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Beyond the Beltway

The politics of paralysis: What the Fed and Iraq have in common

Iraqi troops training with the US Army June 2015. US Army/Reuters

On the face of it, Iraq and the US Federal Reserve share little.

One is a country plagued by division, war and mayhem since the US invasion of 2003. It is a brutal world where there are no friends, few allies and shifting interests. The other is a venerated, relatively tranquil institution where words, not arms or even money, are the true currency. And the words are measured, nuanced and gently spoken.

One deals with violence, fought in the desert over historic grievances. The other deals with greed, fought in the kind of plush boardrooms that few of us are ever privileged enough to visit.

So what could they possibly have in common?

Well, when it comes to American policies, the answer is quite surprising. They share at least one key attribute – an inability to change direction, for fear of the consequences. Call it the “paralyzed policies.”

Doing the same thing in Iraq and expecting a different outcome

Since the initial Iraqi invasion, the US has been mired in a regional conflict from which it appears unable to extract itself.

Clearly, the form of engagement has changed. George W Bush favored all-out conventional war, followed by stuttering, arguably naive attempts at nation-building. Before his departure from office, Bush did sign legislation requiring a full-fledged withdrawal by his successor – who turned out to be Barack Obama.

Electoral candidate Obama pledged to complete that withdrawal. But few believed that was possible. And that skepticism was vindicated.

President Obama did press ahead with the exit plan. But the seemingly inevitable chaos followed, and the president reversed his position, slowly and painfully reintroducing US troops.

The latest additions will increase that number to about 3,500. Many will bet that his successor, whether a Democrat or a Republican, will increase that number further. Many will debate whether there should be “troops on the ground.” But it is a debate that may be more rhetorical than substantive.

If the US provides special ops forces, trainers, air strikes, drones and arms, then at what point does it cross the increasingly blurred line between troops on the ground and logistical support?

In sum, the US has been sucked into never-ending commitment, one that extends beyond Iraq’s borders into the region as a whole.

Even Rand Paul, avowed proponent of neo-isolationism, now wants to fight ISIS.

So here is the paradox: the US has less need to engage in the Middle East as a protagonist because it has fewer interests to protect.

Fewer reasons to be in the Middle East

It is less dependent on Middle Eastern oil than it has been in decades. And this is not the Cold War. No other major power (pointedly China or Russia) is willing to fill the military vacuum created by American military withdrawal. What’s more, Iran’s evident regional ambitions can be boxed in by the US without Americans fighting wars across the region.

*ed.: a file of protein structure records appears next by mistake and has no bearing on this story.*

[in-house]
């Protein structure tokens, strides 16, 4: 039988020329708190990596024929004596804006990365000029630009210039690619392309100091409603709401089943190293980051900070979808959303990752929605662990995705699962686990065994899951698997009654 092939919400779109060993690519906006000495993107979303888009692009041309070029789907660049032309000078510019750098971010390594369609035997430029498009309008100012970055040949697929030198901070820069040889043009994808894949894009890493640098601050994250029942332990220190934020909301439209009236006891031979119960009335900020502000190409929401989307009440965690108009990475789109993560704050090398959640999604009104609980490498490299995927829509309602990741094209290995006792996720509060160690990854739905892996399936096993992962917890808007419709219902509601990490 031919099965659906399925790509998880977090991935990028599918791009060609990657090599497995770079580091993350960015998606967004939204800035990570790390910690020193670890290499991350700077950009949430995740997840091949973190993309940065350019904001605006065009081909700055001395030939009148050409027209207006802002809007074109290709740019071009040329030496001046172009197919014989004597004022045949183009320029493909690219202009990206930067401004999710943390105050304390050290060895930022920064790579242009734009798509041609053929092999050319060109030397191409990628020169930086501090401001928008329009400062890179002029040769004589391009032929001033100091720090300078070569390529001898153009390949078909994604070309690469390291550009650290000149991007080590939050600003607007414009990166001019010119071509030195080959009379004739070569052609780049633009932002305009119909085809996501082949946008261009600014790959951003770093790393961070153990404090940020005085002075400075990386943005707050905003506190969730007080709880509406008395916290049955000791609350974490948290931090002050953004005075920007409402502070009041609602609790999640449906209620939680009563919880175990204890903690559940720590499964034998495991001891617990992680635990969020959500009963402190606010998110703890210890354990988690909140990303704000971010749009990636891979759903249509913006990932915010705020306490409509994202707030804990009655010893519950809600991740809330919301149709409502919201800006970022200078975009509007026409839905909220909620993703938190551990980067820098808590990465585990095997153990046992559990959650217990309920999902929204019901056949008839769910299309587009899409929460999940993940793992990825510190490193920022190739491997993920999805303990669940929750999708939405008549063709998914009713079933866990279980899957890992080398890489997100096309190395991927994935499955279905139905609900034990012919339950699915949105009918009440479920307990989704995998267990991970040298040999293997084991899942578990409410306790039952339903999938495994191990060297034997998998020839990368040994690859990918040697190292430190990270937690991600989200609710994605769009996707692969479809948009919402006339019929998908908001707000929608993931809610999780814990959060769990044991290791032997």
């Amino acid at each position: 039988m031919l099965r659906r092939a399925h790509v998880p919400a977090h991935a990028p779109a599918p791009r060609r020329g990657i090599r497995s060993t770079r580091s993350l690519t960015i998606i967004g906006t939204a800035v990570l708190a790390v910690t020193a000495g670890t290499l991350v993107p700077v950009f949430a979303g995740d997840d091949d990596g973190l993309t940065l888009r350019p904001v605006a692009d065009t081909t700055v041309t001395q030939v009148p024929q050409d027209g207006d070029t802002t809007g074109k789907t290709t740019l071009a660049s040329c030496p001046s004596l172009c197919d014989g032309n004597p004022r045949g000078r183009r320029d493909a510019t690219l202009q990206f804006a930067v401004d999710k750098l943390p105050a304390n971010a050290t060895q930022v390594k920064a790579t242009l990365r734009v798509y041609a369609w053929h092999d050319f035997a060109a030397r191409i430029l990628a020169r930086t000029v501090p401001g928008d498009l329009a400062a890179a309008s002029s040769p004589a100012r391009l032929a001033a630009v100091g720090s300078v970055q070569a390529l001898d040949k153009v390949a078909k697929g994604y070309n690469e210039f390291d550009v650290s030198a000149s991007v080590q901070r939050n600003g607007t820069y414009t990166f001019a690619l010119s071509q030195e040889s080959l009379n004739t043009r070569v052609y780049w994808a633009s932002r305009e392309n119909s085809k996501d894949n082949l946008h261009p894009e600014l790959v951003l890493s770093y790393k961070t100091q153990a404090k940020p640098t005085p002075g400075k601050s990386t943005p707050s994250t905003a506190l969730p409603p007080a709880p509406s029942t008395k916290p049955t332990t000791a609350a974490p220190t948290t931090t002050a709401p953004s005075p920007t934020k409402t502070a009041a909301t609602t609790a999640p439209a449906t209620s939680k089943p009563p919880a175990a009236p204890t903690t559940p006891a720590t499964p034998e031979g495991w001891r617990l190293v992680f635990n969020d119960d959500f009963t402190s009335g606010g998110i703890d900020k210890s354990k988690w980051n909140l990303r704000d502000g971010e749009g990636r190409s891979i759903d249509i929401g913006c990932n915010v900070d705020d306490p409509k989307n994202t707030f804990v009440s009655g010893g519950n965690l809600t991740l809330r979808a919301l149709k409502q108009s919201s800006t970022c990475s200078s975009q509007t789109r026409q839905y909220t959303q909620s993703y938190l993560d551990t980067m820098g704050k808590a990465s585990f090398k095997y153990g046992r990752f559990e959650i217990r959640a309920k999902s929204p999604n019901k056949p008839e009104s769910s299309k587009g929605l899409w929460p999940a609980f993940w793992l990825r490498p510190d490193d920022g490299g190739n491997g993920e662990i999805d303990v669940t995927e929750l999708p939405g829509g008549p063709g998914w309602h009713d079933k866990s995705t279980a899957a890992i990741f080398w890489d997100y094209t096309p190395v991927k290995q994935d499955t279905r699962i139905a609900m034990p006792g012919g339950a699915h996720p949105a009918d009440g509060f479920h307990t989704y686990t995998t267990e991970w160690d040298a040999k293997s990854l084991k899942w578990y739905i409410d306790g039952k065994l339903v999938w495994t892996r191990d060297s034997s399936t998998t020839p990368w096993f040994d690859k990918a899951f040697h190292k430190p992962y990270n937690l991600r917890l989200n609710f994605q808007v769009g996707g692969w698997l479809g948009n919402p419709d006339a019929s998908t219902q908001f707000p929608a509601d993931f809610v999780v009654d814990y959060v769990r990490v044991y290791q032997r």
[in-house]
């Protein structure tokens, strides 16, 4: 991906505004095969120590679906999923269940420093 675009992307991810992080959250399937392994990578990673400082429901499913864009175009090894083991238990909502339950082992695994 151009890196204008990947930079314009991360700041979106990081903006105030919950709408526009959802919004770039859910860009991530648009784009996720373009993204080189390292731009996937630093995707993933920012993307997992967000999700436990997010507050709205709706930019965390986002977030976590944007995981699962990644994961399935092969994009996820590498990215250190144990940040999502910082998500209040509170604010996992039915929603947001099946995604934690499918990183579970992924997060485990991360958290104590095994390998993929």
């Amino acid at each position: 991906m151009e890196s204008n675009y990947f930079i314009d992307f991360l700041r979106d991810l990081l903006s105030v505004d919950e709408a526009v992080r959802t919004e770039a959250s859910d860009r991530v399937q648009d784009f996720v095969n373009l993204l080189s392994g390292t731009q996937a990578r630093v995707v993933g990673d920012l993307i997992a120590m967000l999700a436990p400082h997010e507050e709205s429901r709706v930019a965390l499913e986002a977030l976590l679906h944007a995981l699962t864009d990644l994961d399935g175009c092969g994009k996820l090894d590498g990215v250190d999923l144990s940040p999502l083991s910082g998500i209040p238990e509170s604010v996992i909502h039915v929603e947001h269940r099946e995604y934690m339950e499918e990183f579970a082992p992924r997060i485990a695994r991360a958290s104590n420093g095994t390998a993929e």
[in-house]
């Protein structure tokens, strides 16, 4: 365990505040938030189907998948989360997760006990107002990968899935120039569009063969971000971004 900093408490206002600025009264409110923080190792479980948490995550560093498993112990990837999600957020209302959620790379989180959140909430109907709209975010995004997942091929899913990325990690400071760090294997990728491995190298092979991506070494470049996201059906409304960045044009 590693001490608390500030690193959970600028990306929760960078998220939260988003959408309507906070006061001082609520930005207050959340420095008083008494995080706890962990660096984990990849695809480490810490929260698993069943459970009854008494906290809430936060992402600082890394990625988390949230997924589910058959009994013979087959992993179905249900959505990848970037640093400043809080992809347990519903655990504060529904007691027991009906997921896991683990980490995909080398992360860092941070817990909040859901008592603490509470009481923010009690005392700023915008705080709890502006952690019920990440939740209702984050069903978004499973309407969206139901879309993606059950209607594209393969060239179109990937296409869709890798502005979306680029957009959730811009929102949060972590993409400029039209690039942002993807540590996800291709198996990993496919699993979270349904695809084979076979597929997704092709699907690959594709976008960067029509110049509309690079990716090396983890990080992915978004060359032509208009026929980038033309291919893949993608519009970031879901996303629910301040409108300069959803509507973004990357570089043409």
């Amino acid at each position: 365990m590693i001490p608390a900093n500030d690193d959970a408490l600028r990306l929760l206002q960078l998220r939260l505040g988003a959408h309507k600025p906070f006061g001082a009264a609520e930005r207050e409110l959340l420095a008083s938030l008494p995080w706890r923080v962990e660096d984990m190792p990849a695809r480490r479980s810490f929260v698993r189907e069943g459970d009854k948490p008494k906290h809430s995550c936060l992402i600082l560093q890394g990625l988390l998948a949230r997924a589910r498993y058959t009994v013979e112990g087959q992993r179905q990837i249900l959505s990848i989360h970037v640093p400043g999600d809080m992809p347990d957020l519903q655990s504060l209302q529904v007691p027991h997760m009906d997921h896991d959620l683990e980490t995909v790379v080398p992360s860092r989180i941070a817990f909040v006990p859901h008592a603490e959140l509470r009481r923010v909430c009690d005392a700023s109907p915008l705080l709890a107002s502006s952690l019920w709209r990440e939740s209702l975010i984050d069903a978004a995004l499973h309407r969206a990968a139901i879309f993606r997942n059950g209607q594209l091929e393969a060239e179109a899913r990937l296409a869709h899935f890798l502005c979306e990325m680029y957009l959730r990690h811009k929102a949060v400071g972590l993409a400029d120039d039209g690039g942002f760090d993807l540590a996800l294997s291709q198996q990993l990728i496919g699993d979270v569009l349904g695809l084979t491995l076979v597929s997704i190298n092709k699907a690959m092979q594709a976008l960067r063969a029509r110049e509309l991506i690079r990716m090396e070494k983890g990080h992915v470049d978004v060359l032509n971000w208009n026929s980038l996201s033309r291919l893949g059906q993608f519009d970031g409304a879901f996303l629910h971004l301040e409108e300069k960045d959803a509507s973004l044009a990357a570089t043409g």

Yet the US is hooked. It has become inadvertently addicted to fighting in wars that are ostensibly conflicts between branches of Islam.

The US is an errant, albeit not innocent, interloper in that 1,000-year-old conflict. And, either directly or by assisting proxies, it is fighting on more fronts in the region than ever: from Afghanistan and Pakistan to Iraq and Syria; from Libya to Yemen.

And in so doing, the US is spending trillions of dollars – with no reasonable objective or withdrawal strategy in sight.

Insanity, they say, is doing the same thing and expecting a different outcome.

In sum, the abiding assumption remains that “we need to fight them there to avoid fighting them here in the US.” So American policy is to do the same thing. It just does so just in slightly different ways – from using combat troops to using drones – despite the fact that the war is expanding across the region.

It is hard to see the next American president, from among the current more electable candidates, conceiving a significantly different policy…for fear of the unknown consequences.

It is this fear of the unknown – and the paralysis that ensues – that ties the Fed and Iraq together.

Doing the same thing at the Federal Reserve and expecting a different outcome

The Fed. AgnosticPreachersKid, CC BY-SA

The Great Recession began in 2007. It presented the greatest threat to the function of the global economic system since the Great Depression, almost eight decades earlier.

True, we do have lesser economic crises far more often, such as the Asian Crisis in 1998 and the dot-com crisis three years later. But these were minor in comparison to the Great Recession.

American policymakers dating from Ronald Reagan had largely rid themselves of the financial tools to battle a depression.

Fiscal tools were eradicated. Monetary tools were the only things kept. So the Fed stepped in and armed with the tools of monetary policy essentially reduced its interest rate to zero in 2008 – at least for the banks and large-scale financial institutions.